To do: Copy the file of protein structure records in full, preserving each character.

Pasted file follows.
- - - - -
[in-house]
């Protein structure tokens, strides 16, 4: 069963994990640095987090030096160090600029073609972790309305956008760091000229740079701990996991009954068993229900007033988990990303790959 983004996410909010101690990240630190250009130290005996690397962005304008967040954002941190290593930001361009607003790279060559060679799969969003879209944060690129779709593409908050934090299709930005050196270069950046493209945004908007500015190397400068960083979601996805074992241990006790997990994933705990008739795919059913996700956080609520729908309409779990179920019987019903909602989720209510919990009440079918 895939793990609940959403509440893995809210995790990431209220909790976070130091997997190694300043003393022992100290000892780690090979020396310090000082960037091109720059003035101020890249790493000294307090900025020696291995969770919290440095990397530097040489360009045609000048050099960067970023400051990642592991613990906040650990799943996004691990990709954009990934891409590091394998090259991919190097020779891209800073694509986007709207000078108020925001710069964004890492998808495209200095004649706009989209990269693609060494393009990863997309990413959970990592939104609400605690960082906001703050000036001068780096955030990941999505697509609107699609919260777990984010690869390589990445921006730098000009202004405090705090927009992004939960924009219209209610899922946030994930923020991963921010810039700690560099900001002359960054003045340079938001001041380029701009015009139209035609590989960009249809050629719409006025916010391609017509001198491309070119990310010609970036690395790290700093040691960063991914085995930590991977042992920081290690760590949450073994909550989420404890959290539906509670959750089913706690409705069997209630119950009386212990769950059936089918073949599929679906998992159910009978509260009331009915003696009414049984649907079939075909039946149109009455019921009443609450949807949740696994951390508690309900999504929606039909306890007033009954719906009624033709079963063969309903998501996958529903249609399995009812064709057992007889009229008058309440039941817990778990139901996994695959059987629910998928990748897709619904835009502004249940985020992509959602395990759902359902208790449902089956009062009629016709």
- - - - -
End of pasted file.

[in-house]
């Protein structure tokens, strides 16, 4: 069963994990640095987090030096160090600029073609972790309305956008760091000229740079701990996991009954068993229900007033988990990303790959 983004996410909010101690990240630190250009130290005996690397962005304008967040954002941190290593930001361009607003790279060559060679799969969003879209944060690129779709593409908050934090299709930005050196270069950046493209945004908007500015190397400068960083979601996805074992241990006790997990994933705990008739795919059913996700956080609520729908309409779990179920019987019903909602989720209510919990009440079918 895939793990609940959403509440893995809210995790990431209220909790976070130091997997190694300043003393022992100290000892780690090979020396310090000082960037091109720059003035101020890249790493000294307090900025020696291995969770919290440095990397530097040489360009045609000048050099960067970023400051990642592991613990906040650990799943996004691990990709954009990934891409590091394998090259991919190097020779891209800073694509986007709207000078108020925001710069964004890492998808495209200095004649706009989209990269693609060494393009990863997309990413959970990592939104609400605690960082906001703050000036001068780096955030990941999505697509609107699609919260777990984010690869390589990445921006730098000009202004405090705090927009992004939960924009219209209610899922946030994930923020991963921010810039700690560099900001002359960054003045340079938001001041380029701009015009139209035609590989960009249809050629719409006025916010391609017509001198491309070119990310010609970036690395790290700093040691960063991914085995930590991977042992920081290690760590949450073994909550989420404890959290539906509670959750089913706690409705069997209630119950009386212990769950059936089918073949599929679906998992159910009978509260009331009915003696009414049984649907079939075909039946149109009455019921009443609450949807949740696994951390508690309900999504929606039909306890007033009954719906009624033709079963063969309903998501996958529903249609399995009812064709057992007889009229008058309440039941817990778990139901996994695959059987629910998928990748897709619904835009502004249940985020992509959602395990759902359902208790449902089956009062009629016709």